Mitochondria are important cellular organelles with key regulatory functions in energy production, oxidative balance, and calcium homeostasis. This is especially important in the brain, since neurons require a large number of functional mitochondria to supply their high energy requirement, mainly for synaptic processes. A decrease in the activity and quality of mitochondria in the brain, particularly in the hippocampus, is associated with normal aging and a large number of neurodegenerative diseases compromising memory function. Although synaptic and cognitive dysfunction is multifactorial, growing evidence demonstrates that mitochondria play a key role in these processes and suggests that maintaining mitochondrial function could prevent these age-dependent alterations. In this chapter, we will discuss the hippocampal mitochondrial dysfunction present in aging and how these defects promote age-associated synaptic damage and cognitive impairment. We will summarize evidence that shows how neurodegeneration can be accelerated or attenuated during aging by modulating mitochondrial function.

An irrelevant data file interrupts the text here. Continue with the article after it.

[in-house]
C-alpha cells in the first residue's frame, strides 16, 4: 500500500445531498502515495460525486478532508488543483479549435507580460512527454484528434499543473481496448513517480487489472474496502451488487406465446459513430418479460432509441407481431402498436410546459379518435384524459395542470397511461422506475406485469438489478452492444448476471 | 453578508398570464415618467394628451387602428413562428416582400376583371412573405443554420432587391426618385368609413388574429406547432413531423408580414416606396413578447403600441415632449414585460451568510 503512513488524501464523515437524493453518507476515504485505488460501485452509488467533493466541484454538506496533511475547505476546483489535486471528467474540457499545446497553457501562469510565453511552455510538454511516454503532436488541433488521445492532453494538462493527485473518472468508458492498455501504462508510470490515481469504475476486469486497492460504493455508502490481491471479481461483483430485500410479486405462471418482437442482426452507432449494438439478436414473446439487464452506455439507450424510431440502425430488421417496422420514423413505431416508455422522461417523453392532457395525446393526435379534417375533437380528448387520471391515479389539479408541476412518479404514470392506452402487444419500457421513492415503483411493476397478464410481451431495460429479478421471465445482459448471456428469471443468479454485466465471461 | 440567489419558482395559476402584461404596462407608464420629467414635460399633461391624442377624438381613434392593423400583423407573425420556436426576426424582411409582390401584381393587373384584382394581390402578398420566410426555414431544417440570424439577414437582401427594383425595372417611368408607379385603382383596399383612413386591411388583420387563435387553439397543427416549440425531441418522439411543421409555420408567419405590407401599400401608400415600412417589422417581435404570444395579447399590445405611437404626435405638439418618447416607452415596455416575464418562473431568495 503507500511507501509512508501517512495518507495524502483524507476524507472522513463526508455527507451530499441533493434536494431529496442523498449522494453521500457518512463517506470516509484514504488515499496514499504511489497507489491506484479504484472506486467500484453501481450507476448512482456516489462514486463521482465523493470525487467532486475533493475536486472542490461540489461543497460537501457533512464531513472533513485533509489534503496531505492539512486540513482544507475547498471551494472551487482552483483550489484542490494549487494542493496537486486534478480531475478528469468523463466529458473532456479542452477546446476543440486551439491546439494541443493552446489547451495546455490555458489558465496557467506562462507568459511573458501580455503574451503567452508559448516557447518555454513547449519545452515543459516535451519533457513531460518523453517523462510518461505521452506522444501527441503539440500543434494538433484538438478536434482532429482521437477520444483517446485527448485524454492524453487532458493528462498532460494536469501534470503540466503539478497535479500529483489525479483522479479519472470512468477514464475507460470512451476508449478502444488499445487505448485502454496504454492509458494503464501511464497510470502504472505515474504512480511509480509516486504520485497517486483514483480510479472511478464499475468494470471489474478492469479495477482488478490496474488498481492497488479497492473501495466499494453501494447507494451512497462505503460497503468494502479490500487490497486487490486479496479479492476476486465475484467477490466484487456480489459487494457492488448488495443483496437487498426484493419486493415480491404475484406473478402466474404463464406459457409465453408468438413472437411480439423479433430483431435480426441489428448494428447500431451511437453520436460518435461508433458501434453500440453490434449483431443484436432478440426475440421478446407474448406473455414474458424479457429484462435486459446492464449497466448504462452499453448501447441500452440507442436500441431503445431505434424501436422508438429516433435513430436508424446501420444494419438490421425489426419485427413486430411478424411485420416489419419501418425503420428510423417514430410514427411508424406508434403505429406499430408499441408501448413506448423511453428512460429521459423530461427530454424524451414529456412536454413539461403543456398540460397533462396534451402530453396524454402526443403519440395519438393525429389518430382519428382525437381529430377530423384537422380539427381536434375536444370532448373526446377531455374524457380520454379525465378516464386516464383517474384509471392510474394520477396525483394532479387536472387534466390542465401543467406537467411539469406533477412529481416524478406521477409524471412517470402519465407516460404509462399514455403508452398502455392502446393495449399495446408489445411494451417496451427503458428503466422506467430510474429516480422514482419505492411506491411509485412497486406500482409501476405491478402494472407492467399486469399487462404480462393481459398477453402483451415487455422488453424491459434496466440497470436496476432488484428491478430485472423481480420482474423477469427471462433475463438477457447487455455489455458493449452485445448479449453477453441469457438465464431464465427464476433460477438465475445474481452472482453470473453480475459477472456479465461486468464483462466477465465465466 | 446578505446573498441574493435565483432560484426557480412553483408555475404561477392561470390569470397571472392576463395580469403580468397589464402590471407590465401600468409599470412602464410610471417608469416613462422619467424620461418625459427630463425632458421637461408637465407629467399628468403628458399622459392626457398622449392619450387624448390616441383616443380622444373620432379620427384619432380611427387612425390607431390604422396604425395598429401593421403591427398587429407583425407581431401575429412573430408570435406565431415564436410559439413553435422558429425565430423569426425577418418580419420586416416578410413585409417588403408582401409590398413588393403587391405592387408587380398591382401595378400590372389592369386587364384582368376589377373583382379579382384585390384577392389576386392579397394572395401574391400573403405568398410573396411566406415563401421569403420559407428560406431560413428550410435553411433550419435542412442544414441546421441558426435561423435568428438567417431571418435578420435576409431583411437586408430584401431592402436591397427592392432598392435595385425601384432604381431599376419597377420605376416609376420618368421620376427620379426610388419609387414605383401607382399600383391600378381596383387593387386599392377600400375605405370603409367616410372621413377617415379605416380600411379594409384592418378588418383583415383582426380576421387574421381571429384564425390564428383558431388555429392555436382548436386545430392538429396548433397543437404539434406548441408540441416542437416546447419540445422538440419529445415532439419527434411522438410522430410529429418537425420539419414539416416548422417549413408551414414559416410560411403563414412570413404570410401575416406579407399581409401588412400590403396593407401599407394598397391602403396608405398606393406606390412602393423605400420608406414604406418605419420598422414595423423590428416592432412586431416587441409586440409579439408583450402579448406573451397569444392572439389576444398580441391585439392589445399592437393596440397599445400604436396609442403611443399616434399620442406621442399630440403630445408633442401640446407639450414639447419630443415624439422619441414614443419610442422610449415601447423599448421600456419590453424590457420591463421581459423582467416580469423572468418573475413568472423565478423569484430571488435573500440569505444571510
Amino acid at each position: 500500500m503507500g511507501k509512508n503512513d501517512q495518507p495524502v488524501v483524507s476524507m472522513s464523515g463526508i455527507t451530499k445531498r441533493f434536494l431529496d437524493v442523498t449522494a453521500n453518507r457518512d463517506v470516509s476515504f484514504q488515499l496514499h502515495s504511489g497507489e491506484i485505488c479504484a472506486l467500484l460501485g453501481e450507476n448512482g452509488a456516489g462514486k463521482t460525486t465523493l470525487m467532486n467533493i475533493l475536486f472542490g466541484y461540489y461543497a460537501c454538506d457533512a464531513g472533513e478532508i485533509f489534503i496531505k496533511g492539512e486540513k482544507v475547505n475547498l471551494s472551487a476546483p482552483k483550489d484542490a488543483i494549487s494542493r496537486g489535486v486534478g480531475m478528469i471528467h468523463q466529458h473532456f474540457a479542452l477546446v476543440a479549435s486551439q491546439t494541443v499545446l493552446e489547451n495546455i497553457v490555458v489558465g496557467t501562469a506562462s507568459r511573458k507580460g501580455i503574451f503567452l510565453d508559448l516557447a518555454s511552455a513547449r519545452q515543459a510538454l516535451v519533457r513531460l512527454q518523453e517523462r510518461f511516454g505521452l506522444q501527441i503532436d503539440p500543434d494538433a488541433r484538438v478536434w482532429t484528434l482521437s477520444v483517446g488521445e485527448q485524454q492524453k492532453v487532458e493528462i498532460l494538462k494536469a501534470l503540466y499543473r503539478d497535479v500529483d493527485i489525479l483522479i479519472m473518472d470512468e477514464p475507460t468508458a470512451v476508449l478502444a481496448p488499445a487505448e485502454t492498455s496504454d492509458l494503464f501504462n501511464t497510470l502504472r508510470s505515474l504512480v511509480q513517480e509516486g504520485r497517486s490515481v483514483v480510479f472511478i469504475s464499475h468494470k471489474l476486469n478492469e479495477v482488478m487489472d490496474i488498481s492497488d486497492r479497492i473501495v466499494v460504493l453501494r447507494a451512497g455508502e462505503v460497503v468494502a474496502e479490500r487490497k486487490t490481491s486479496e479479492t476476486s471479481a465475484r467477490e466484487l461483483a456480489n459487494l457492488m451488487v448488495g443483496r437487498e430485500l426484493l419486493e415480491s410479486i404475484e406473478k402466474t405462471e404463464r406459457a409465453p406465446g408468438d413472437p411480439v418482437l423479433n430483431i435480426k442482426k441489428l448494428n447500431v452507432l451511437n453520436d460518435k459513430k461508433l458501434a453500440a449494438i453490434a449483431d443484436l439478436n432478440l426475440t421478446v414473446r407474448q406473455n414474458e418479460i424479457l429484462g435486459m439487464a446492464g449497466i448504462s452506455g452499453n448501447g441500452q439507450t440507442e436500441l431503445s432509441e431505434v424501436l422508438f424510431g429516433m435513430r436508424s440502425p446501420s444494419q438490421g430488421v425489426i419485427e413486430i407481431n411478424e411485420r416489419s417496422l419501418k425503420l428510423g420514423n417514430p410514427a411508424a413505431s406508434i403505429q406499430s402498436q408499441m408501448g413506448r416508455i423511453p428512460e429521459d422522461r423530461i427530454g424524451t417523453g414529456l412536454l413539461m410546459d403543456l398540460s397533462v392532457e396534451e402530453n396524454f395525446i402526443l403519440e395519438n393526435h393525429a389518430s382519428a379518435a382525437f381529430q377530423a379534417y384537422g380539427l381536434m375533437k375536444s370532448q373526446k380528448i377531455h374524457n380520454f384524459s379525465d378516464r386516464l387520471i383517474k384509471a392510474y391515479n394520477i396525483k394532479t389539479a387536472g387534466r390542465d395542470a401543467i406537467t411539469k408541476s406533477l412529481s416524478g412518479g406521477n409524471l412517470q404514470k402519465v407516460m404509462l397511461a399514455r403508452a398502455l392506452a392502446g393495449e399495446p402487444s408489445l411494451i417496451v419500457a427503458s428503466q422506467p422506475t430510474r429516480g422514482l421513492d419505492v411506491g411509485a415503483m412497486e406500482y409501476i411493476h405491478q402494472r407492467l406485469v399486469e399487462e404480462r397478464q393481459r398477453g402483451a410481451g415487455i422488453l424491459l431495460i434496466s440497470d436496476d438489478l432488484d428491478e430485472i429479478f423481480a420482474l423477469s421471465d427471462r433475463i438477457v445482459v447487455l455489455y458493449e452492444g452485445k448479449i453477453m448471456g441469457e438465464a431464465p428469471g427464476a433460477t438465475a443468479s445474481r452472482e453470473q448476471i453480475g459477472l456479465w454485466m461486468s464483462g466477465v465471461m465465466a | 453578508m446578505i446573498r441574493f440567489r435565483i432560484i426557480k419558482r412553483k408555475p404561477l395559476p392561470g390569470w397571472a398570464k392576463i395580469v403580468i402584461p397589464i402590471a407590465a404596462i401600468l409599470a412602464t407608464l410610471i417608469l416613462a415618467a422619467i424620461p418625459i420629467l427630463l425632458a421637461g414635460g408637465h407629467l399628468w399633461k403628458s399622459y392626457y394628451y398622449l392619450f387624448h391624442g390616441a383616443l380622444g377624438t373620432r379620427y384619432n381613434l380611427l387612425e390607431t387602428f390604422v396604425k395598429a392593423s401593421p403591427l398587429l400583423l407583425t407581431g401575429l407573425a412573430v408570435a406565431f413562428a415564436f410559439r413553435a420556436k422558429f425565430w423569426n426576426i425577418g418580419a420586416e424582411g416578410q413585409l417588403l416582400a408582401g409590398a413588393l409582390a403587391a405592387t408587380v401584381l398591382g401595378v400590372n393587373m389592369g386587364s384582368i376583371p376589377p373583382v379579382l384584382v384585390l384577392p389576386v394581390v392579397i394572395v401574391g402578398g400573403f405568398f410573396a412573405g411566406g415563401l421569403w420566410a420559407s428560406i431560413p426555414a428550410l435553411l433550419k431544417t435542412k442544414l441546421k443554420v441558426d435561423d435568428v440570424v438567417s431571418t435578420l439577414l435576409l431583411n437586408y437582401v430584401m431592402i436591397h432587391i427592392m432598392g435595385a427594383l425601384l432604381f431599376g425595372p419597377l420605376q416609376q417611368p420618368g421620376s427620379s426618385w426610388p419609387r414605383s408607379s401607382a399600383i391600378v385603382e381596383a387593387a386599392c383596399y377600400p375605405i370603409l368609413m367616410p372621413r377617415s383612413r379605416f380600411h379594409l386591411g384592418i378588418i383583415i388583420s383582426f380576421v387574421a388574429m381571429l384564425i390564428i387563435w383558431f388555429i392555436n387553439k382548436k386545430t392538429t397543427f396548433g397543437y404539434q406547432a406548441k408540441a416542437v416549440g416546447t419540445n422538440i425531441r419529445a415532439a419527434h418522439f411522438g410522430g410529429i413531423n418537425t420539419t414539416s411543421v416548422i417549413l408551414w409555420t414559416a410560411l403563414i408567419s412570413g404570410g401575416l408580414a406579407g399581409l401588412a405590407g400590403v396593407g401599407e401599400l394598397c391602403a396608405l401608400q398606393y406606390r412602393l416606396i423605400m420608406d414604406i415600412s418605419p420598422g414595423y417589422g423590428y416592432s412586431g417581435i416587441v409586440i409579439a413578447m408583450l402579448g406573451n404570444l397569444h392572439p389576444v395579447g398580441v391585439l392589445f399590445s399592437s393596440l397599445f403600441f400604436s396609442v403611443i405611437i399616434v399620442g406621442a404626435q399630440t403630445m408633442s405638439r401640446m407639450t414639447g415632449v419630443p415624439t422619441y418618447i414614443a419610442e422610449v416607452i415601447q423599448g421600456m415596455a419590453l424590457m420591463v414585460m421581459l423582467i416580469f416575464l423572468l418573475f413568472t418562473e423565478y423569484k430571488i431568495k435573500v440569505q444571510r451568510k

Part of the book: Mitochondria and Brain Disorders